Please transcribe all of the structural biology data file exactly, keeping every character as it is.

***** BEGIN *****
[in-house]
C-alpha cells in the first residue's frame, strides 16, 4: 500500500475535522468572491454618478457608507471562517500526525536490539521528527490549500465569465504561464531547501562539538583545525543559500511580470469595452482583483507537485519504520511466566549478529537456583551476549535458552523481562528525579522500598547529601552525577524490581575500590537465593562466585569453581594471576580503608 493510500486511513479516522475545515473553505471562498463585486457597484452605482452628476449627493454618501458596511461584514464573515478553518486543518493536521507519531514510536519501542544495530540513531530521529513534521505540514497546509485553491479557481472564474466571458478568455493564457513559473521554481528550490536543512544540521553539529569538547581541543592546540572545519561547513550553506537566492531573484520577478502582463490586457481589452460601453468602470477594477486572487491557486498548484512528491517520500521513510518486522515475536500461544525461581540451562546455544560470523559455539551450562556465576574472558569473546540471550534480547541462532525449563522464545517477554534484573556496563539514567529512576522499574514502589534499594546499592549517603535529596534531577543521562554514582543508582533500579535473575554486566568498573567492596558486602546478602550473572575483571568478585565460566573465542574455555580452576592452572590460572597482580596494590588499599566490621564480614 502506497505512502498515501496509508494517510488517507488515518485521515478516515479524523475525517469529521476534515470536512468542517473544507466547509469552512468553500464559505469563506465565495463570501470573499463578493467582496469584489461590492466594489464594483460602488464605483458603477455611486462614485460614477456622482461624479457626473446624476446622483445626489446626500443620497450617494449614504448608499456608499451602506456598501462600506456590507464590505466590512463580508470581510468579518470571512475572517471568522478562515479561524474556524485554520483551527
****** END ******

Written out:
[in-house]
C-alpha cells in the first residue's frame, strides 16, 4: 500500500475535522468572491454618478457608507471562517500526525536490539521528527490549500465569465504561464531547501562539538583545525543559500511580470469595452482583483507537485519504520511466566549478529537456583551476549535458552523481562528525579522500598547529601552525577524490581575500590537465593562466585569453581594471576580503608 493510500486511513479516522475545515473553505471562498463585486457597484452605482452628476449627493454618501458596511461584514464573515478553518486543518493536521507519531514510536519501542544495530540513531530521529513534521505540514497546509485553491479557481472564474466571458478568455493564457513559473521554481528550490536543512544540521553539529569538547581541543592546540572545519561547513550553506537566492531573484520577478502582463490586457481589452460601453468602470477594477486572487491557486498548484512528491517520500521513510518486522515475536500461544525461581540451562546455544560470523559455539551450562556465576574472558569473546540471550534480547541462532525449563522464545517477554534484573556496563539514567529512576522499574514502589534499594546499592549517603535529596534531577543521562554514582543508582533500579535473575554486566568498573567492596558486602546478602550473572575483571568478585565460566573465542574455555580452576592452572590460572597482580596494590588499599566490621564480614 502506497505512502498515501496509508494517510488517507488515518485521515478516515479524523475525517469529521476534515470536512468542517473544507466547509469552512468553500464559505469563506465565495463570501470573499463578493467582496469584489461590492466594489464594483460602488464605483458603477455611486462614485460614477456622482461624479457626473446624476446622483445626489446626500443620497450617494449614504448608499456608499451602506456598501462600506456590507464590505466590512463580508470581510468579518470571512475572517471568522478562515479561524474556524485554520483551527